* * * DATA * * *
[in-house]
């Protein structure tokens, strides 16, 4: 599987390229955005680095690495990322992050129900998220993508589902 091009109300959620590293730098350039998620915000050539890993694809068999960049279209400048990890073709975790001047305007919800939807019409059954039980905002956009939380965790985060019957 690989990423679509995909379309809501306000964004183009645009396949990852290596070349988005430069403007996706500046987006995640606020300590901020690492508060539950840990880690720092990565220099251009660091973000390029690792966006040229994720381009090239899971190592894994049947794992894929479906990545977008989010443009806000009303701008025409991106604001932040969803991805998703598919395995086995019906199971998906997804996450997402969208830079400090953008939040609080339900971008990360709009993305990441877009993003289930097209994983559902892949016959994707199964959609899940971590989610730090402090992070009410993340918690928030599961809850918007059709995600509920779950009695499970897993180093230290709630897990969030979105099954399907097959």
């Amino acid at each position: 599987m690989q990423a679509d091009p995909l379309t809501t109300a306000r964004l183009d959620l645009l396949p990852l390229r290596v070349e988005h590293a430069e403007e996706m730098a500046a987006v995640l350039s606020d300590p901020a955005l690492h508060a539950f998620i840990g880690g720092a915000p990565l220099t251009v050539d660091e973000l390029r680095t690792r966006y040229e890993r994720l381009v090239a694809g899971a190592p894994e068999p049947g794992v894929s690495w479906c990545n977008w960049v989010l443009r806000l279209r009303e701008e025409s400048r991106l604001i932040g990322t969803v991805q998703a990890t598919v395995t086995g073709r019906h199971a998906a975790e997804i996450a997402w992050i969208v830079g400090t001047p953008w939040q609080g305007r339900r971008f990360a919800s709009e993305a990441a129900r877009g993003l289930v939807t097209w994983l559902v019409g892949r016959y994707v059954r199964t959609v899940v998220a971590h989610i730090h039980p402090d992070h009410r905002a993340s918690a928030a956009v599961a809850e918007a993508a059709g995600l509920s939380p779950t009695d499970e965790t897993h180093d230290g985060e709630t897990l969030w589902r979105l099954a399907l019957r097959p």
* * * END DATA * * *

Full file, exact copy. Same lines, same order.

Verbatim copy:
[in-house]
């Protein structure tokens, strides 16, 4: 599987390229955005680095690495990322992050129900998220993508589902 091009109300959620590293730098350039998620915000050539890993694809068999960049279209400048990890073709975790001047305007919800939807019409059954039980905002956009939380965790985060019957 690989990423679509995909379309809501306000964004183009645009396949990852290596070349988005430069403007996706500046987006995640606020300590901020690492508060539950840990880690720092990565220099251009660091973000390029690792966006040229994720381009090239899971190592894994049947794992894929479906990545977008989010443009806000009303701008025409991106604001932040969803991805998703598919395995086995019906199971998906997804996450997402969208830079400090953008939040609080339900971008990360709009993305990441877009993003289930097209994983559902892949016959994707199964959609899940971590989610730090402090992070009410993340918690928030599961809850918007059709995600509920779950009695499970897993180093230290709630897990969030979105099954399907097959």
């Amino acid at each position: 599987m690989q990423a679509d091009p995909l379309t809501t109300a306000r964004l183009d959620l645009l396949p990852l390229r290596v070349e988005h590293a430069e403007e996706m730098a500046a987006v995640l350039s606020d300590p901020a955005l690492h508060a539950f998620i840990g880690g720092a915000p990565l220099t251009v050539d660091e973000l390029r680095t690792r966006y040229e890993r994720l381009v090239a694809g899971a190592p894994e068999p049947g794992v894929s690495w479906c990545n977008w960049v989010l443009r806000l279209r009303e701008e025409s400048r991106l604001i932040g990322t969803v991805q998703a990890t598919v395995t086995g073709r019906h199971a998906a975790e997804i996450a997402w992050i969208v830079g400090t001047p953008w939040q609080g305007r339900r971008f990360a919800s709009e993305a990441a129900r877009g993003l289930v939807t097209w994983l559902v019409g892949r016959y994707v059954r199964t959609v899940v998220a971590h989610i730090h039980p402090d992070h009410r905002a993340s918690a928030a956009v599961a809850e918007a993508a059709g995600l509920s939380p779950t009695d499970e965790t897993h180093d230290g985060e709630t897990l969030w589902r979105l099954a399907l019957r097959p």